WiiWare: My Pokémon Ranch and Pop

Not impressed.

My Pokmon Ranch

  • Publisher: Nintendo
  • Wii Points: 1000 (GBP 7.00 / EUR 10.00 approx)

"LUMINEON is enjoying riding on STARAPTOR!"

Intrigued? Curious? Maybe even a little excited? If this sort of scintillating input-free feedback is all you require from your gaming then I heartily recommend you shell out the outrageous 1000-Point asking price for My Pokmon Ranch, a download that is really little more than a screensaver for Pokmon Diamond and Pearl owners.

While the title and screenshots deliberately evoke comparisons to Harvest Moon, Animal Crossing or MySims, what you actually get is closer to the Mii Channel. A channel, you'll recall, that didn't cost you a penny. So there's this ranch, run by an irritating whimsical maiden called Hayley. You fill it up with Pokmon that you've unlocked on your DS and she occasionally helps out by giving you toys or ranch upgrades. Transfer a thousand Pokmon betwixt Wii and DS and she'll give you access to Mew, that rarest of Pokmon, to take back to the real game.

This transaction seems to be the driving force behind this highly cynical offering - charge Pokmon addicts an extortionate amount for the dubious privilege of grinding their way to something desirable. Everything else in the game is there simply to give the impression that you've actually paid for something of value while you slog your way towards that goal.

Look closely and you'll realise that there's almost no actual interaction to speak of - you simply load it up and watch your Mii characters mingle with Pokmon characters. You can take pictures of them. Or wiggle the remote and make everyone bounce up and down. Such larks! Occasionally they'll all get together and do something to get your attention. The only amusement I found was watching Staraptor dropping my Miis from great heights.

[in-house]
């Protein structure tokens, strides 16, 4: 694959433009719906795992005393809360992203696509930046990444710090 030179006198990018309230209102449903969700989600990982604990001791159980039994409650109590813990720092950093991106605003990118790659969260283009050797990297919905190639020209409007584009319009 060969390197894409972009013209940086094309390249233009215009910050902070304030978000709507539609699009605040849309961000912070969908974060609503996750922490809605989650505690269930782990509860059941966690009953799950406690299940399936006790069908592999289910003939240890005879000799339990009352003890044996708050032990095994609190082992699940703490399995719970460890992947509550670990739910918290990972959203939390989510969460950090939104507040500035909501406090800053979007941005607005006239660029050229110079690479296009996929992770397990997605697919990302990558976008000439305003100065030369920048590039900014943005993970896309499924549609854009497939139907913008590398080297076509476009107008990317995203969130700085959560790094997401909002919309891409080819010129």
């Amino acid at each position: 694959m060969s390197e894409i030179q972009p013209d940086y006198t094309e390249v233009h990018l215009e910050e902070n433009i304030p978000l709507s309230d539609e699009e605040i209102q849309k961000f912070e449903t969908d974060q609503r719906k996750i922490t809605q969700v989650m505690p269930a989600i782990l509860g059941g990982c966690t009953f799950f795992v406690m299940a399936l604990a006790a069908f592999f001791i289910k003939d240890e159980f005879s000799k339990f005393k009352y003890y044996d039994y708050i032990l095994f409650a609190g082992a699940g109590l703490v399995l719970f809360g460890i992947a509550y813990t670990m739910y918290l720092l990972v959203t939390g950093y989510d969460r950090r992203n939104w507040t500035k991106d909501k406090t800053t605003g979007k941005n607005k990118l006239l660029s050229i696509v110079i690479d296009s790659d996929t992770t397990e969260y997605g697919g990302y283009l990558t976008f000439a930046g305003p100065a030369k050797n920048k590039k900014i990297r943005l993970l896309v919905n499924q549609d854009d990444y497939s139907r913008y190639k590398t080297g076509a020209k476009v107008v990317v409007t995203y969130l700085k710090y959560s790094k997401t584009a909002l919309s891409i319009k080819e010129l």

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Of course she's smiling - SHE'S GOT YOUR MONEY.

Even though the game has its own short day-and-night cycle, progress towards unlocking any of the feeble bonus upgrades is dictated by the Wii's real-time clock. Hayley only dishes out the goodies every 24 hours, and seeing as these goodies include such basic features as being able to control the camera, it renders an already-thin experience all but translucent for those without the patience to literally wait for days and days.

If you don't have Pokmon Diamond or Pearl then, needless to say, this game is a complete waste of your time. Hayley gives you six Pokmon to start with, and adds another every 24 hours, but at this rate it takes an unholy amount of time for anything to happen. If you do have a thriving Pokmon collection ready to port over, the game is still almost entirely pointless since all they do is piss about in a field while you watch. In the long term it may help you fill the last few gaps in your collection, as eventually you can trade with Hayley, but it's still a long-winded and horrifically expensive way of doing so.

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